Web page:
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The Pope Must Die Review

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Dave Albinizi is mistakenly elected as Pope! What will the portly innocent do when he discovers that The Vatican finances are being filched and squandered by his sparkly-robed officials

★★★★

And it's jolly japes a go-go time as Dave (he's fat ergo he's funny) Albinizi (Coltrane) is mistakenly elected as Pope! What will the portly innocent do when he discovers that The Vatican finances are being filched and squandered by his sparkly-robed officials? And how will he cope with the heavily signposted news that his glamorous ex-girlfriend (D'Angelo) has had his son (Getty), and he's a pop star, and he's got a frightening Cockney accent (dubbed), and he's on his death bed... and that the very same baddie who put him there wants our chunky chum out of the way too? Most importantly, can Peter Richardson's fumbling hand find the button marked "comedy" before the end credits roll? Well, no, he can't. Limp writing, leaden directing and a series of toe-curlingly unfunny "situations" sap the energies of the almost-famous comedy cast until not even Herbert Lom can wring a laugh from the damp script.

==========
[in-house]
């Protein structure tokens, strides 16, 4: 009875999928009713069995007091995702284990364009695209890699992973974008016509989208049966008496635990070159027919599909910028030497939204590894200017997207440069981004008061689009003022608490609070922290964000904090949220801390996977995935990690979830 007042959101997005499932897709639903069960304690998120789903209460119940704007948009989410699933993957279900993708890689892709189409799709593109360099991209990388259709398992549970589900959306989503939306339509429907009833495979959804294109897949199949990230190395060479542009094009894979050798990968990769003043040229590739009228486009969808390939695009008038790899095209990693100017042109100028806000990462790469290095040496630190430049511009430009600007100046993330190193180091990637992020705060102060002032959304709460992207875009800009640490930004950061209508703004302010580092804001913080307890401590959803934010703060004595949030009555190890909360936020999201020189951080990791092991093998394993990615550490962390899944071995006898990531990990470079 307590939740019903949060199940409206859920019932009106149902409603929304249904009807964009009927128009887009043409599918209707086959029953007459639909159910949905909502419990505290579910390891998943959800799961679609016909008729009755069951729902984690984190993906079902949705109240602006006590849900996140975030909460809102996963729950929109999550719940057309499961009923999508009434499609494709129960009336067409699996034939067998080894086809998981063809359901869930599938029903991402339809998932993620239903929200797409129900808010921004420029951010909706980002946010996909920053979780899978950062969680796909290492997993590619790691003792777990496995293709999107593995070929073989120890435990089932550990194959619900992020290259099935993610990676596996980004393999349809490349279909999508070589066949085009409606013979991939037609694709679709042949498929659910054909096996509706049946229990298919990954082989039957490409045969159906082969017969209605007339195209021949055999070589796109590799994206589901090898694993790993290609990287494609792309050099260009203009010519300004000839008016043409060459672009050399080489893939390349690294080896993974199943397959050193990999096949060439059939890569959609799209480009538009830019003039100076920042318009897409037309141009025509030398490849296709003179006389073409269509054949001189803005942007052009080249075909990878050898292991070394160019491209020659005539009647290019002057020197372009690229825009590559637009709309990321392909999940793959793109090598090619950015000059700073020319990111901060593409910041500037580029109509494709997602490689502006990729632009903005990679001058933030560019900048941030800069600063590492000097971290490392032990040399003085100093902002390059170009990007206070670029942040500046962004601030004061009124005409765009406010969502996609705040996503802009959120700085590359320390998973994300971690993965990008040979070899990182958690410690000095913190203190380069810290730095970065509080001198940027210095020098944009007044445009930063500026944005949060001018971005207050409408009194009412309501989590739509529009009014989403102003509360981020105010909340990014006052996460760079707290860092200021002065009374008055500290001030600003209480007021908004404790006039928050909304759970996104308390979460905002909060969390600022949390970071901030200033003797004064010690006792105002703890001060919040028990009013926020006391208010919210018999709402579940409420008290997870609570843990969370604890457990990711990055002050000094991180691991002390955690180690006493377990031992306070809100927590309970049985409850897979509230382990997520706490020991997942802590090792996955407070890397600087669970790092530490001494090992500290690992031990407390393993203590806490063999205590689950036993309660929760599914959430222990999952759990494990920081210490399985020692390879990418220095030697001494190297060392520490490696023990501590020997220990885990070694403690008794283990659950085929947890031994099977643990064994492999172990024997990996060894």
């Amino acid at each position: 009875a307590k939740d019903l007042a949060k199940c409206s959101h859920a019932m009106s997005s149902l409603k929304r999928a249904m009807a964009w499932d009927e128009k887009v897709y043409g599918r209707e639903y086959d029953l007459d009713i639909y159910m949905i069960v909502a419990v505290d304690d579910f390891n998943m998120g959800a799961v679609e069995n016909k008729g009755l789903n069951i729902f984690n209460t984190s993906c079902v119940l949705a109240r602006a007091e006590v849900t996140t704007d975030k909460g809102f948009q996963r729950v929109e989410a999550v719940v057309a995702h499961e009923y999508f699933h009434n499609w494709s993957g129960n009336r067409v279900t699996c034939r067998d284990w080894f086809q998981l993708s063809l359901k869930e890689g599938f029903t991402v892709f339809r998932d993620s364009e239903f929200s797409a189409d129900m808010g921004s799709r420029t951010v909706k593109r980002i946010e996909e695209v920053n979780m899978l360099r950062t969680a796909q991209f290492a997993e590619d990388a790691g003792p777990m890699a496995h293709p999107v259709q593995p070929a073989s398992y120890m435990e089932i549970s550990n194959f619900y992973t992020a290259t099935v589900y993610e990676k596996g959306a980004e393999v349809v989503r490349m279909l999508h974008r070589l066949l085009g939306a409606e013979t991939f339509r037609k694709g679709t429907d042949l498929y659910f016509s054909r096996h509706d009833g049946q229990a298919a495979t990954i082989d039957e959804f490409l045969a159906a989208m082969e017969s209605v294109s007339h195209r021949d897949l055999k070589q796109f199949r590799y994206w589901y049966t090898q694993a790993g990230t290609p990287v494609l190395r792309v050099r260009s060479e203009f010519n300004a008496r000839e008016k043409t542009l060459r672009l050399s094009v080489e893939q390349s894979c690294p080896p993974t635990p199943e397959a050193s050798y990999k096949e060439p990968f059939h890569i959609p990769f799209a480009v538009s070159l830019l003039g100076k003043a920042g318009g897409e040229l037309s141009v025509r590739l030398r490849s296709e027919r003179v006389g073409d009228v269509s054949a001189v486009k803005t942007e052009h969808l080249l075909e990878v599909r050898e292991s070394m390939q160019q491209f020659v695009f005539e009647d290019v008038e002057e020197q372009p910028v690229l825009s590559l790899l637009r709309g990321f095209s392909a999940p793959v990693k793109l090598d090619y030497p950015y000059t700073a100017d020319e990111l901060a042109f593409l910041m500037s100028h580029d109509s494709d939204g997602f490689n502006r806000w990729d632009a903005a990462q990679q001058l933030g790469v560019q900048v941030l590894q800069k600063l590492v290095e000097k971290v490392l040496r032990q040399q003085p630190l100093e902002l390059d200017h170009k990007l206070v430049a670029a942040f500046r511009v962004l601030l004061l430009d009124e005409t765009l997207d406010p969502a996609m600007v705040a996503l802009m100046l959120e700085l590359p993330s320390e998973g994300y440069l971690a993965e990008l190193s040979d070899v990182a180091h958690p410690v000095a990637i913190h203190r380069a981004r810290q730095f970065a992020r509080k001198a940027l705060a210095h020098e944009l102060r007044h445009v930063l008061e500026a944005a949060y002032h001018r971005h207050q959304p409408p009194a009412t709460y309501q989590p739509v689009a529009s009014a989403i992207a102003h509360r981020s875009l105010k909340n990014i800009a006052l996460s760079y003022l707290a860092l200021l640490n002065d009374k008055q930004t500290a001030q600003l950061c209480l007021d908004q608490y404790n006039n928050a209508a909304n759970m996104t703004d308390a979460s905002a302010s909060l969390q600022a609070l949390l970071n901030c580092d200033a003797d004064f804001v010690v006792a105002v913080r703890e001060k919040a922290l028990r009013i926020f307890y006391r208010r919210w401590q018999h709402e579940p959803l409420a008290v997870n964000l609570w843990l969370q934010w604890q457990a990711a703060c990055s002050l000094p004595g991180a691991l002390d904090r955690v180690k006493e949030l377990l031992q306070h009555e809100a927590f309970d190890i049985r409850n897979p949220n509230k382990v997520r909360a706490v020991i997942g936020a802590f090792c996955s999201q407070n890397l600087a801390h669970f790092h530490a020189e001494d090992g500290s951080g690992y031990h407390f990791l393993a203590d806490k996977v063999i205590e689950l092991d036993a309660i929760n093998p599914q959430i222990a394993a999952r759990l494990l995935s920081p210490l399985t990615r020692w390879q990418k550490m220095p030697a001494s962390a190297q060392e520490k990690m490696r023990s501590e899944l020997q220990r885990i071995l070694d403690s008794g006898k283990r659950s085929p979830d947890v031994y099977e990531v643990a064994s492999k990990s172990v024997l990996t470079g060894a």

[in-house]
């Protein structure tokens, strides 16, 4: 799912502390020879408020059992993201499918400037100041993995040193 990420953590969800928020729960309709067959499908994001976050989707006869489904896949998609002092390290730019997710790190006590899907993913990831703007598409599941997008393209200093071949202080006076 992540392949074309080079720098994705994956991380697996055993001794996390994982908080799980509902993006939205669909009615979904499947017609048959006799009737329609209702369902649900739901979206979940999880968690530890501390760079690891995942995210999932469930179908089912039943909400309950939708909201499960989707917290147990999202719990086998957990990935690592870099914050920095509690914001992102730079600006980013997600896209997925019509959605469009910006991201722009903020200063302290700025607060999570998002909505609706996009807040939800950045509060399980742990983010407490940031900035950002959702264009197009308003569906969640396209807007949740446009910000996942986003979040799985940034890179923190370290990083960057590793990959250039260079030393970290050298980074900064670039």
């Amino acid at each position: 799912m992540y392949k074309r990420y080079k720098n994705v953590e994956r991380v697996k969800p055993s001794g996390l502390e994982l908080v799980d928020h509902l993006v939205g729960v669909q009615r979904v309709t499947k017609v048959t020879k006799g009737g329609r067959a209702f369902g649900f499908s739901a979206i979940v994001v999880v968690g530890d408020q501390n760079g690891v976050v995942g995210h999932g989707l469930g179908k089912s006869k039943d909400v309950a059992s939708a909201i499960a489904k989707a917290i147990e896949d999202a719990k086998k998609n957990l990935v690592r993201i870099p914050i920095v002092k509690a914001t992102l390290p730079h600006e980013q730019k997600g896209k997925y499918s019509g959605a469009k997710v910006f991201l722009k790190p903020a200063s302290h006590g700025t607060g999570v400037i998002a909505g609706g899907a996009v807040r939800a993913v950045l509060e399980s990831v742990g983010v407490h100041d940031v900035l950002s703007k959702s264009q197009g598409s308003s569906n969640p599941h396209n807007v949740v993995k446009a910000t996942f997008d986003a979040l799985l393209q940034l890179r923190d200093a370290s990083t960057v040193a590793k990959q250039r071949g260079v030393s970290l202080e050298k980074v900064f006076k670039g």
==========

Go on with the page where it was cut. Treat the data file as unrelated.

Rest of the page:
From the same writing stable as The Comic Strip, The Pope Must Die lacks the light and vicious parody of the TV shows, substituting instead a heavy mixture of trite sentiment and corny lines with no hint of irony. Doe-eyedd orphanage kiddies equal good, gravel-voiced financiers in shades mean bad, and it's time to reach for the sick bucket, mother, I can feel a moral coming on.

There's an advert for The Pope Must Die in the latest edition of Viz. It reads "Funnier than this magazine and that's official!!" Hmmm. No prizes for guessing what Roger Mellie would say to that.

Limp writing, leaden directing and a series of toe-curlingly unfunny "situations" sap the energies of this almost-famous comedy cast

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